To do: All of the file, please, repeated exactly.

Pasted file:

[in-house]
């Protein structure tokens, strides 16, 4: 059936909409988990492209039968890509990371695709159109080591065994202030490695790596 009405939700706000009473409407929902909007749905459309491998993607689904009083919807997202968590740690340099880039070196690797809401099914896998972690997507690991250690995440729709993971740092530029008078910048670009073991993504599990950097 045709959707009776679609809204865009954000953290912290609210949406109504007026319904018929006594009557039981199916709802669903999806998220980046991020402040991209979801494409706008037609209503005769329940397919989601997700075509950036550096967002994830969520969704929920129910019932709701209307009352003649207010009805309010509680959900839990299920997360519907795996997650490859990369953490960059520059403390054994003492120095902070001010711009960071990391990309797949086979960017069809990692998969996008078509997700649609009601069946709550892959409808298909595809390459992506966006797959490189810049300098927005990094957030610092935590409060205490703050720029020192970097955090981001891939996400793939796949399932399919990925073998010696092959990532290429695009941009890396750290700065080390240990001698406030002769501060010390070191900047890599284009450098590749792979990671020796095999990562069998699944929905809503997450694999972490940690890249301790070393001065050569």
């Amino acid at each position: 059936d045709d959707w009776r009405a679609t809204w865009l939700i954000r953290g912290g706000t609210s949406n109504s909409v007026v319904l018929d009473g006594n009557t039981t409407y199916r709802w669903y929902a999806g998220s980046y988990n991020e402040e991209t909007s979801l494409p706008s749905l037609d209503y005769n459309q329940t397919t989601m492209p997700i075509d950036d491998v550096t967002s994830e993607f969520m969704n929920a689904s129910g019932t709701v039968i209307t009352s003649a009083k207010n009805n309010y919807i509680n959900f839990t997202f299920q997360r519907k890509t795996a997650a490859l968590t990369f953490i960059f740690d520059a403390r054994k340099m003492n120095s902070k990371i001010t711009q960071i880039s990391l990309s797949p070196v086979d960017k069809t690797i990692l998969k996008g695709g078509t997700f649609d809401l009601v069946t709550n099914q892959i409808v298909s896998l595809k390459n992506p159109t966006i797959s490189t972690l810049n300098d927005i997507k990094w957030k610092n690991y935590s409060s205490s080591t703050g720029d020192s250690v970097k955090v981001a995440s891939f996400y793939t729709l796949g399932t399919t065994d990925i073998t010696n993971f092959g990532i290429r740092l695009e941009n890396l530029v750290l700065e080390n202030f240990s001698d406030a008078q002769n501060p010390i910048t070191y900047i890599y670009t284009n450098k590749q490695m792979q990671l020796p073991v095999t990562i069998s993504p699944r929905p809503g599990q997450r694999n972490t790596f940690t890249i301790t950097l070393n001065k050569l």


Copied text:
[in-house]
């Protein structure tokens, strides 16, 4: 059936909409988990492209039968890509990371695709159109080591065994202030490695790596 009405939700706000009473409407929902909007749905459309491998993607689904009083919807997202968590740690340099880039070196690797809401099914896998972690997507690991250690995440729709993971740092530029008078910048670009073991993504599990950097 045709959707009776679609809204865009954000953290912290609210949406109504007026319904018929006594009557039981199916709802669903999806998220980046991020402040991209979801494409706008037609209503005769329940397919989601997700075509950036550096967002994830969520969704929920129910019932709701209307009352003649207010009805309010509680959900839990299920997360519907795996997650490859990369953490960059520059403390054994003492120095902070001010711009960071990391990309797949086979960017069809990692998969996008078509997700649609009601069946709550892959409808298909595809390459992506966006797959490189810049300098927005990094957030610092935590409060205490703050720029020192970097955090981001891939996400793939796949399932399919990925073998010696092959990532290429695009941009890396750290700065080390240990001698406030002769501060010390070191900047890599284009450098590749792979990671020796095999990562069998699944929905809503997450694999972490940690890249301790070393001065050569």
């Amino acid at each position: 059936d045709d959707w009776r009405a679609t809204w865009l939700i954000r953290g912290g706000t609210s949406n109504s909409v007026v319904l018929d009473g006594n009557t039981t409407y199916r709802w669903y929902a999806g998220s980046y988990n991020e402040e991209t909007s979801l494409p706008s749905l037609d209503y005769n459309q329940t397919t989601m492209p997700i075509d950036d491998v550096t967002s994830e993607f969520m969704n929920a689904s129910g019932t709701v039968i209307t009352s003649a009083k207010n009805n309010y919807i509680n959900f839990t997202f299920q997360r519907k890509t795996a997650a490859l968590t990369f953490i960059f740690d520059a403390r054994k340099m003492n120095s902070k990371i001010t711009q960071i880039s990391l990309s797949p070196v086979d960017k069809t690797i990692l998969k996008g695709g078509t997700f649609d809401l009601v069946t709550n099914q892959i409808v298909s896998l595809k390459n992506p159109t966006i797959s490189t972690l810049n300098d927005i997507k990094w957030k610092n690991y935590s409060s205490s080591t703050g720029d020192s250690v970097k955090v981001a995440s891939f996400y793939t729709l796949g399932t399919t065994d990925i073998t010696n993971f092959g990532i290429r740092l695009e941009n890396l530029v750290l700065e080390n202030f240990s001698d406030a008078q002769n501060p010390i910048t070191y900047i890599y670009t284009n450098k590749q490695m792979q990671l020796p073991v095999t990562i069998s993504p699944r929905p809503g599990q997450r694999n972490t790596f940690t890249i301790t950097l070393n001065k050569l």